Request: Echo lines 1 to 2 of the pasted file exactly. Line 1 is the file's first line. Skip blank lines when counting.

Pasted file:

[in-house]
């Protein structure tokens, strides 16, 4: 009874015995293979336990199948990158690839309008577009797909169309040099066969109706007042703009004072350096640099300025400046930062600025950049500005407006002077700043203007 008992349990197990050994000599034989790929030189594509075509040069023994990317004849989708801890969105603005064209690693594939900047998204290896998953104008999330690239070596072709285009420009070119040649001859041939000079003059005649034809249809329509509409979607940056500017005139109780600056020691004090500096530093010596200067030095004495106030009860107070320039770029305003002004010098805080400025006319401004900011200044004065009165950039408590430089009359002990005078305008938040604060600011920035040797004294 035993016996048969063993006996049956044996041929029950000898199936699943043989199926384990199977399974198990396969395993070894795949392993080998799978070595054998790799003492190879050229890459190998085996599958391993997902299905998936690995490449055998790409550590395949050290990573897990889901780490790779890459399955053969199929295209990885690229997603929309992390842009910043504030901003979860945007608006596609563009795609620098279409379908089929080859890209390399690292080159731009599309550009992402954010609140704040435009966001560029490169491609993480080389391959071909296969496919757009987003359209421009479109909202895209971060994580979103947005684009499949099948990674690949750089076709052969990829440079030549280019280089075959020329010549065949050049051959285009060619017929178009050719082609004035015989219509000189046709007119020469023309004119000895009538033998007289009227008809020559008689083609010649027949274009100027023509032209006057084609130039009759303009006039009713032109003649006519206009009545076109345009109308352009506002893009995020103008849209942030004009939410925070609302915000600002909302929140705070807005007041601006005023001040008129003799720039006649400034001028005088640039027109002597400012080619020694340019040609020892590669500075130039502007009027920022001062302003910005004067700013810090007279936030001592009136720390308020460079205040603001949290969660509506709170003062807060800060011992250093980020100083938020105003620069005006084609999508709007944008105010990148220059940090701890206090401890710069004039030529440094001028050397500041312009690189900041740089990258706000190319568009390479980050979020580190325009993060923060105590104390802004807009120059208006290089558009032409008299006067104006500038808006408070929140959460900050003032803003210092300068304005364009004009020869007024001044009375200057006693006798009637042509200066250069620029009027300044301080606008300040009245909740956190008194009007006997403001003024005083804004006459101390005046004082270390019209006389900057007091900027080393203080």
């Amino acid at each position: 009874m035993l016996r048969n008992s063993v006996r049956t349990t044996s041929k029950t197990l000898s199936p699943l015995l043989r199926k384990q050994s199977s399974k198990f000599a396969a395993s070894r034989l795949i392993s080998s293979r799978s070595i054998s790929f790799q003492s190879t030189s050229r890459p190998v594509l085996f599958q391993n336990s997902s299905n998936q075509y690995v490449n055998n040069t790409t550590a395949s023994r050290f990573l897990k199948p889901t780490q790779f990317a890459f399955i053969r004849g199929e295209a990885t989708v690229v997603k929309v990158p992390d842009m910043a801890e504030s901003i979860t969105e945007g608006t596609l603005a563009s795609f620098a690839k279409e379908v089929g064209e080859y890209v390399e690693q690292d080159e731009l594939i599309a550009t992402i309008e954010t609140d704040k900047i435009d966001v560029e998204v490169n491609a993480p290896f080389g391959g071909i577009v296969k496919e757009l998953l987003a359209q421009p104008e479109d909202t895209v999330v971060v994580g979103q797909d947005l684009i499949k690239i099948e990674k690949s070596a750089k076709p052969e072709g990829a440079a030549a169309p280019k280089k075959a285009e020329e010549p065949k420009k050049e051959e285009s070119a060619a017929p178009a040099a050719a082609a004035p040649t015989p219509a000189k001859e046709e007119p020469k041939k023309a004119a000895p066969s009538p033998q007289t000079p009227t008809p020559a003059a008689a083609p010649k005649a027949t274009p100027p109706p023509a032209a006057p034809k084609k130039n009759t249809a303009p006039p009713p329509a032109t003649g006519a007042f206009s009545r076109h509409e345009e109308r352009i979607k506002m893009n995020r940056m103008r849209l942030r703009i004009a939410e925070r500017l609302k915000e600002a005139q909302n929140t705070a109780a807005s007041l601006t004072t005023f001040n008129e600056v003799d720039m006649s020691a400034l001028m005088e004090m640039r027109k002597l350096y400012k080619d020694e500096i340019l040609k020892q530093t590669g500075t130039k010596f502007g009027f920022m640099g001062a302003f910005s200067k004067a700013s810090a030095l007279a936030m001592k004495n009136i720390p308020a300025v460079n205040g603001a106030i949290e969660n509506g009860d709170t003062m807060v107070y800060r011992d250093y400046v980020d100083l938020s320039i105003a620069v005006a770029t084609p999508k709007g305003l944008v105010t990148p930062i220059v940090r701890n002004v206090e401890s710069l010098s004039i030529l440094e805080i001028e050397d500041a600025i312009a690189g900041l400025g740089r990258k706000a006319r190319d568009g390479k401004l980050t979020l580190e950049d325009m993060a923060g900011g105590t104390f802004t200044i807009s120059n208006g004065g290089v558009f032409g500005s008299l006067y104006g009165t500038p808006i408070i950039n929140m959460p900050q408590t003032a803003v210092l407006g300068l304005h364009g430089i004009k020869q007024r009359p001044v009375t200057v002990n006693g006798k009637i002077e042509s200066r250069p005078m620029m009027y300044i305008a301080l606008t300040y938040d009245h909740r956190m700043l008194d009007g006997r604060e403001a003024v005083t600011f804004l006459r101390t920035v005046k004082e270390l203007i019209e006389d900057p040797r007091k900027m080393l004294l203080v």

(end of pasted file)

[in-house]
């Protein structure tokens, strides 16, 4: 009874015995293979336990199948990158690839309008577009797909169309040099066969109706007042703009004072350096640099300025400046930062600025950049500005407006002077700043203007 008992349990197990050994000599034989790929030189594509075509040069023994990317004849989708801890969105603005064209690693594939900047998204290896998953104008999330690239070596072709285009420009070119040649001859041939000079003059005649034809249809329509509409979607940056500017005139109780600056020691004090500096530093010596200067030095004495106030009860107070320039770029305003002004010098805080400025006319401004900011200044004065009165950039408590430089009359002990005078305008938040604060600011920035040797004294 035993016996048969063993006996049956044996041929029950000898199936699943043989199926384990199977399974198990396969395993070894795949392993080998799978070595054998790799003492190879050229890459190998085996599958391993997902299905998936690995490449055998790409550590395949050290990573897990889901780490790779890459399955053969199929295209990885690229997603929309992390842009910043504030901003979860945007608006596609563009795609620098279409379908089929080859890209390399690292080159731009599309550009992402954010609140704040435009966001560029490169491609993480080389391959071909296969496919757009987003359209421009479109909202895209971060994580979103947005684009499949099948990674690949750089076709052969990829440079030549280019280089075959020329010549065949050049051959285009060619017929178009050719082609004035015989219509000189046709007119020469023309004119000895009538033998007289009227008809020559008689083609010649027949274009100027023509032209006057084609130039009759303009006039009713032109003649006519206009009545076109345009109308352009506002893009995020103008849209942030004009939410925070609302915000600002909302929140705070807005007041601006005023001040008129003799720039006649400034001028005088640039027109002597400012080619020694340019040609020892590669500075130039502007009027920022001062302003910005004067700013810090007279936030001592009136720390308020460079205040603001949290969660509506709170003062807060800060011992250093980020100083938020105003620069005006084609999508709007944008105010990148220059940090701890206090401890710069004039030529440094001028050397500041312009690189900041740089990258706000190319568009390479980050979020580190325009993060923060105590104390802004807009120059208006290089558009032409008299006067104006500038808006408070929140959460900050003032803003210092300068304005364009004009020869007024001044009375200057006693006798009637042509200066250069620029009027300044301080606008300040009245909740956190008194009007006997403001003024005083804004006459101390005046004082270390019209006389900057007091900027080393203080």